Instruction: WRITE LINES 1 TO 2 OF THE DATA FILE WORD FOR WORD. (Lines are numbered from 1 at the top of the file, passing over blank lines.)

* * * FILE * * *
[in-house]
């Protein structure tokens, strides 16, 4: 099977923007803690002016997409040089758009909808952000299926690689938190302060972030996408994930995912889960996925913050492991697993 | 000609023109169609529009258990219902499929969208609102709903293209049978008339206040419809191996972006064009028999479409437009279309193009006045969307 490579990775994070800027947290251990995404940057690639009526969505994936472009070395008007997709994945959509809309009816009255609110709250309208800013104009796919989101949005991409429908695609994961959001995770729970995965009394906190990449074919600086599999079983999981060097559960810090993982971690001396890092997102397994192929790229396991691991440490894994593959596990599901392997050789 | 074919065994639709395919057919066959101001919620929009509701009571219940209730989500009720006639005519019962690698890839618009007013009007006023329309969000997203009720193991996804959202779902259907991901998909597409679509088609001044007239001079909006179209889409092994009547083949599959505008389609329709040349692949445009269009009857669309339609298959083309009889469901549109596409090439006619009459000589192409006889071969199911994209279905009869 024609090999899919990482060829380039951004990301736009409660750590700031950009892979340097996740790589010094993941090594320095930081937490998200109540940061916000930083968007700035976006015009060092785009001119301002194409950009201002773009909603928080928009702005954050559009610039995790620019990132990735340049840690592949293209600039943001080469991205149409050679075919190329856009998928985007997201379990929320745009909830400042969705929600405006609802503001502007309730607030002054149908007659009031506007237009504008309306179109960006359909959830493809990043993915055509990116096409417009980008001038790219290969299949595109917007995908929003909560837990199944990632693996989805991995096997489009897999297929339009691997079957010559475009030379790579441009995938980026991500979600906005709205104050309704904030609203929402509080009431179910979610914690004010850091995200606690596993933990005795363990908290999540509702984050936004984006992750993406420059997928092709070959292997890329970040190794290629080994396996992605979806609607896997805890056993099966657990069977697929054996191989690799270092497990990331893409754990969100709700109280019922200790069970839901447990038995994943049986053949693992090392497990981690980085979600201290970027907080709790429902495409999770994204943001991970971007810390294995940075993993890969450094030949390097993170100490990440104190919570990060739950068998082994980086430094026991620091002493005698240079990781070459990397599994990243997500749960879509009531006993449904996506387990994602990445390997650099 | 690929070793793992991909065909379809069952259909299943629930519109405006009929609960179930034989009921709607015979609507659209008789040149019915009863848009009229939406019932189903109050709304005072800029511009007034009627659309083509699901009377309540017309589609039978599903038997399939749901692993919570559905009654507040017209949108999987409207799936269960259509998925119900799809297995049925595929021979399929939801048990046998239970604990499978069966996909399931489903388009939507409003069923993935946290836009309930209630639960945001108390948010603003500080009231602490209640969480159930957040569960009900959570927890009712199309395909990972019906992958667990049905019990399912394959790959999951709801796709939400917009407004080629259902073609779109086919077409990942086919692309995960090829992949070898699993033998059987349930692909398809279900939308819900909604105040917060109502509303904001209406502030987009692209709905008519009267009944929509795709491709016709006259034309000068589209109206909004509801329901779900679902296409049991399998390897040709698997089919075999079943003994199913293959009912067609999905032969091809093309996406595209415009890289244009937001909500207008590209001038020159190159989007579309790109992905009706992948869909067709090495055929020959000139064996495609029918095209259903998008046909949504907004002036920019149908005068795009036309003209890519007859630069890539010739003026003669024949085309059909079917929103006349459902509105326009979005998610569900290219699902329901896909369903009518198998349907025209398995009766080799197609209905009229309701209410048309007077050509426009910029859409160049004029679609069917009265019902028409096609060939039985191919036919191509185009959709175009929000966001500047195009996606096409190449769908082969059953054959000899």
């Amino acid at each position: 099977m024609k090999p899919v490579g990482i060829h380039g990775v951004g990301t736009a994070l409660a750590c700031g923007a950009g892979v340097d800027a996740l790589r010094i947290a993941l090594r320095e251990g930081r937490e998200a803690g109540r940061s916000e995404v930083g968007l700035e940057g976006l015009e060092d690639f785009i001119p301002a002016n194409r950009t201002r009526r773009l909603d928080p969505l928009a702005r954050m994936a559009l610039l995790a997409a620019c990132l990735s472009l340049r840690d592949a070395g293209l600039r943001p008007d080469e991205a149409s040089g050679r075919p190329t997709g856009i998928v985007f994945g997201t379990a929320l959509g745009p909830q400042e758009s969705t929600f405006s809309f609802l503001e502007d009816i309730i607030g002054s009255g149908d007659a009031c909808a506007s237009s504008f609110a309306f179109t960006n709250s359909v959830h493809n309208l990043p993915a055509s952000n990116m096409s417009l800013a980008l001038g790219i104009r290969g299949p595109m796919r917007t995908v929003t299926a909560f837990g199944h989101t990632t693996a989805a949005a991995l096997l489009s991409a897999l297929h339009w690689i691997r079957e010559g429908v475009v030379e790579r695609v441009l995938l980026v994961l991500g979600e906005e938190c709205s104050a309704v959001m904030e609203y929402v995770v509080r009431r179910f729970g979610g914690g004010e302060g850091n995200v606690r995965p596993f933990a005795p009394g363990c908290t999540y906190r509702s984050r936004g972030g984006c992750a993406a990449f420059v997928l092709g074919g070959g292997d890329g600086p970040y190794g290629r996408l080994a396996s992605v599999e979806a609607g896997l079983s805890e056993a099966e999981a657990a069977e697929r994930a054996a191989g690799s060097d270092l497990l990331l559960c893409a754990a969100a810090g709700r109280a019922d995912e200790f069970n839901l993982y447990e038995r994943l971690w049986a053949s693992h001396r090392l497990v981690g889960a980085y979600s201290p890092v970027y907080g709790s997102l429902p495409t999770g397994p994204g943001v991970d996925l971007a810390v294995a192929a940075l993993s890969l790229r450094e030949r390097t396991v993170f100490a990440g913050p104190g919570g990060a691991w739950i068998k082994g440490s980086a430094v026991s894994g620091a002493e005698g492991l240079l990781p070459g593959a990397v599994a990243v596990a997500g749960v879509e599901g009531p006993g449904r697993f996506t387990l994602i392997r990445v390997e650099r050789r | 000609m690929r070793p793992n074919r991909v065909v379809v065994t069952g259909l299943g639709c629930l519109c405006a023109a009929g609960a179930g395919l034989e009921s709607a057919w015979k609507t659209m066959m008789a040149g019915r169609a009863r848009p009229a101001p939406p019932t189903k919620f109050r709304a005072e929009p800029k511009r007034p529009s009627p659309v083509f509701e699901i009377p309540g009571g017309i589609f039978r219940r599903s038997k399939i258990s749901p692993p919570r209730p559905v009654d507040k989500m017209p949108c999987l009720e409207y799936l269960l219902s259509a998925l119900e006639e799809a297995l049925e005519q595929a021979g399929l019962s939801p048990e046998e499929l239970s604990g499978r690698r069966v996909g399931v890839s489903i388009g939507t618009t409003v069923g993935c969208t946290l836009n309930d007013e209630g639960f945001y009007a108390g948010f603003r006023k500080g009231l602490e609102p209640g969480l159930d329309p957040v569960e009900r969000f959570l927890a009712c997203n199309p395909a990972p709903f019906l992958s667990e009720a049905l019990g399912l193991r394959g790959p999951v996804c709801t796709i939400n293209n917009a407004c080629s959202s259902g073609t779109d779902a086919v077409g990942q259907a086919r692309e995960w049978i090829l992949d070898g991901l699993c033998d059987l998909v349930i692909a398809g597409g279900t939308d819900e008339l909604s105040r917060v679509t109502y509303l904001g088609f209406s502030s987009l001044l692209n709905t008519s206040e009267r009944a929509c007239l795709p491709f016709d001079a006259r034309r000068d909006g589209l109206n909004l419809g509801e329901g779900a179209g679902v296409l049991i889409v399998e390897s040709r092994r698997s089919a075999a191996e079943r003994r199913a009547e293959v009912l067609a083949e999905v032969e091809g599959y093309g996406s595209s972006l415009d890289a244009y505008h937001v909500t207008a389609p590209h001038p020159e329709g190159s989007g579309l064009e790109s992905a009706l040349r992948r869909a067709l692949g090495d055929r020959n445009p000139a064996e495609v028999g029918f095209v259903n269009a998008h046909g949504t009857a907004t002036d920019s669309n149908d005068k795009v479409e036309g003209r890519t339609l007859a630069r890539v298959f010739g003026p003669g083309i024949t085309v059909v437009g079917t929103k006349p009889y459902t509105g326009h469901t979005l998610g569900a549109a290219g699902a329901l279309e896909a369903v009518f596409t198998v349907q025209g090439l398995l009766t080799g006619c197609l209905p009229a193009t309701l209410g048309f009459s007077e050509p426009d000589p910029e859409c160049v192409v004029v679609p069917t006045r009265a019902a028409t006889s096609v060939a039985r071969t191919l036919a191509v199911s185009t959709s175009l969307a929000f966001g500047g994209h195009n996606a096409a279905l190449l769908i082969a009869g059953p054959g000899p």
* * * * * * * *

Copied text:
[in-house]
């Protein structure tokens, strides 16, 4: 099977923007803690002016997409040089758009909808952000299926690689938190302060972030996408994930995912889960996925913050492991697993 | 000609023109169609529009258990219902499929969208609102709903293209049978008339206040419809191996972006064009028999479409437009279309193009006045969307 490579990775994070800027947290251990995404940057690639009526969505994936472009070395008007997709994945959509809309009816009255609110709250309208800013104009796919989101949005991409429908695609994961959001995770729970995965009394906190990449074919600086599999079983999981060097559960810090993982971690001396890092997102397994192929790229396991691991440490894994593959596990599901392997050789 | 074919065994639709395919057919066959101001919620929009509701009571219940209730989500009720006639005519019962690698890839618009007013009007006023329309969000997203009720193991996804959202779902259907991901998909597409679509088609001044007239001079909006179209889409092994009547083949599959505008389609329709040349692949445009269009009857669309339609298959083309009889469901549109596409090439006619009459000589192409006889071969199911994209279905009869 024609090999899919990482060829380039951004990301736009409660750590700031950009892979340097996740790589010094993941090594320095930081937490998200109540940061916000930083968007700035976006015009060092785009001119301002194409950009201002773009909603928080928009702005954050559009610039995790620019990132990735340049840690592949293209600039943001080469991205149409050679075919190329856009998928985007997201379990929320745009909830400042969705929600405006609802503001502007309730607030002054149908007659009031506007237009504008309306179109960006359909959830493809990043993915055509990116096409417009980008001038790219290969299949595109917007995908929003909560837990199944990632693996989805991995096997489009897999297929339009691997079957010559475009030379790579441009995938980026991500979600906005709205104050309704904030609203929402509080009431179910979610914690004010850091995200606690596993933990005795363990908290999540509702984050936004984006992750993406420059997928092709070959292997890329970040190794290629080994396996992605979806609607896997805890056993099966657990069977697929054996191989690799270092497990990331893409754990969100709700109280019922200790069970839901447990038995994943049986053949693992090392497990981690980085979600201290970027907080709790429902495409999770994204943001991970971007810390294995940075993993890969450094030949390097993170100490990440104190919570990060739950068998082994980086430094026991620091002493005698240079990781070459990397599994990243997500749960879509009531006993449904996506387990994602990445390997650099 | 690929070793793992991909065909379809069952259909299943629930519109405006009929609960179930034989009921709607015979609507659209008789040149019915009863848009009229939406019932189903109050709304005072800029511009007034009627659309083509699901009377309540017309589609039978599903038997399939749901692993919570559905009654507040017209949108999987409207799936269960259509998925119900799809297995049925595929021979399929939801048990046998239970604990499978069966996909399931489903388009939507409003069923993935946290836009309930209630639960945001108390948010603003500080009231602490209640969480159930957040569960009900959570927890009712199309395909990972019906992958667990049905019990399912394959790959999951709801796709939400917009407004080629259902073609779109086919077409990942086919692309995960090829992949070898699993033998059987349930692909398809279900939308819900909604105040917060109502509303904001209406502030987009692209709905008519009267009944929509795709491709016709006259034309000068589209109206909004509801329901779900679902296409049991399998390897040709698997089919075999079943003994199913293959009912067609999905032969091809093309996406595209415009890289244009937001909500207008590209001038020159190159989007579309790109992905009706992948869909067709090495055929020959000139064996495609029918095209259903998008046909949504907004002036920019149908005068795009036309003209890519007859630069890539010739003026003669024949085309059909079917929103006349459902509105326009979005998610569900290219699902329901896909369903009518198998349907025209398995009766080799197609209905009229309701209410048309007077050509426009910029859409160049004029679609069917009265019902028409096609060939039985191919036919191509185009959709175009929000966001500047195009996606096409190449769908082969059953054959000899």